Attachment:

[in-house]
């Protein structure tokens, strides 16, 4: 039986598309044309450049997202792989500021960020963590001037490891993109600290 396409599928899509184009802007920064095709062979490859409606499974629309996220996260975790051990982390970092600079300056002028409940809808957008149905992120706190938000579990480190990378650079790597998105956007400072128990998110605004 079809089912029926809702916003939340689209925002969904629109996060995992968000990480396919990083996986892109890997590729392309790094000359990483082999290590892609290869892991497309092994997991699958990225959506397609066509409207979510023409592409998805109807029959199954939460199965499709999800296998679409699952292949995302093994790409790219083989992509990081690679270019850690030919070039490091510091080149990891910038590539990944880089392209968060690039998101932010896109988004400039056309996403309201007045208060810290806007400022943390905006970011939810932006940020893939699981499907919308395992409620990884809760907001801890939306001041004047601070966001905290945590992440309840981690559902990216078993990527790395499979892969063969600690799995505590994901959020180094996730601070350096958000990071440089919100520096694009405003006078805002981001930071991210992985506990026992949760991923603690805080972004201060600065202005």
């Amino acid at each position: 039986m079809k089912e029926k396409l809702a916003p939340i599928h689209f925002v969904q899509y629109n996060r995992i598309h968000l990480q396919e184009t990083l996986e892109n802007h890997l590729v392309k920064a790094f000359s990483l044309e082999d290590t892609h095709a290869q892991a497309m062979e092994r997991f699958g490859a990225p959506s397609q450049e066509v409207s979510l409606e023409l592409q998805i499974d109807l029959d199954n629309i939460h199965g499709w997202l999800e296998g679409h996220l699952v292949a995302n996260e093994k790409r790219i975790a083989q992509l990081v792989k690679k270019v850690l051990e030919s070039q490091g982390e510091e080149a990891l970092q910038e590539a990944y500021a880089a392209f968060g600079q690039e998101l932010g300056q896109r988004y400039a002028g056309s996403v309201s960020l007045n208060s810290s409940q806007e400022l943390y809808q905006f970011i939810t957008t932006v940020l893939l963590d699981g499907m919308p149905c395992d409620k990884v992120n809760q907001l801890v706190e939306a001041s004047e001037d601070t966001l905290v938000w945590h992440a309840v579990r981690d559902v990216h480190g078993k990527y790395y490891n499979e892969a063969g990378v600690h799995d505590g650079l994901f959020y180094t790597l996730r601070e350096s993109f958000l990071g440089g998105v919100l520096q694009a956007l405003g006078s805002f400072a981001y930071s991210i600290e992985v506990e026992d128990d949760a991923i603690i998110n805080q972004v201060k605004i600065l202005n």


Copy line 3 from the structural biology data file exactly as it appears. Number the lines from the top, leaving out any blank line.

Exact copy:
């Amino acid at each position: 039986m079809k089912e029926k396409l809702a916003p939340i599928h689209f925002v969904q899509y629109n996060r995992i598309h968000l990480q396919e184009t990083l996986e892109n802007h890997l590729v392309k920064a790094f000359s990483l044309e082999d290590t892609h095709a290869q892991a497309m062979e092994r997991f699958g490859a990225p959506s397609q450049e066509v409207s979510l409606e023409l592409q998805i499974d109807l029959d199954n629309i939460h199965g499709w997202l999800e296998g679409h996220l699952v292949a995302n996260e093994k790409r790219i975790a083989q992509l990081v792989k690679k270019v850690l051990e030919s070039q490091g982390e510091e080149a990891l970092q910038e590539a990944y500021a880089a392209f968060g600079q690039e998101l932010g300056q896109r988004y400039a002028g056309s996403v309201s960020l007045n208060s810290s409940q806007e400022l943390y809808q905006f970011i939810t957008t932006v940020l893939l963590d699981g499907m919308p149905c395992d409620k990884v992120n809760q907001l801890v706190e939306a001041s004047e001037d601070t966001l905290v938000w945590h992440a309840v579990r981690d559902v990216h480190g078993k990527y790395y490891n499979e892969a063969g990378v600690h799995d505590g650079l994901f959020y180094t790597l996730r601070e350096s993109f958000l990071g440089g998105v919100l520096q694009a956007l405003g006078s805002f400072a981001y930071s991210i600290e992985v506990e026992d128990d949760a991923i603690i998110n805080q972004v201060k605004i600065l202005n």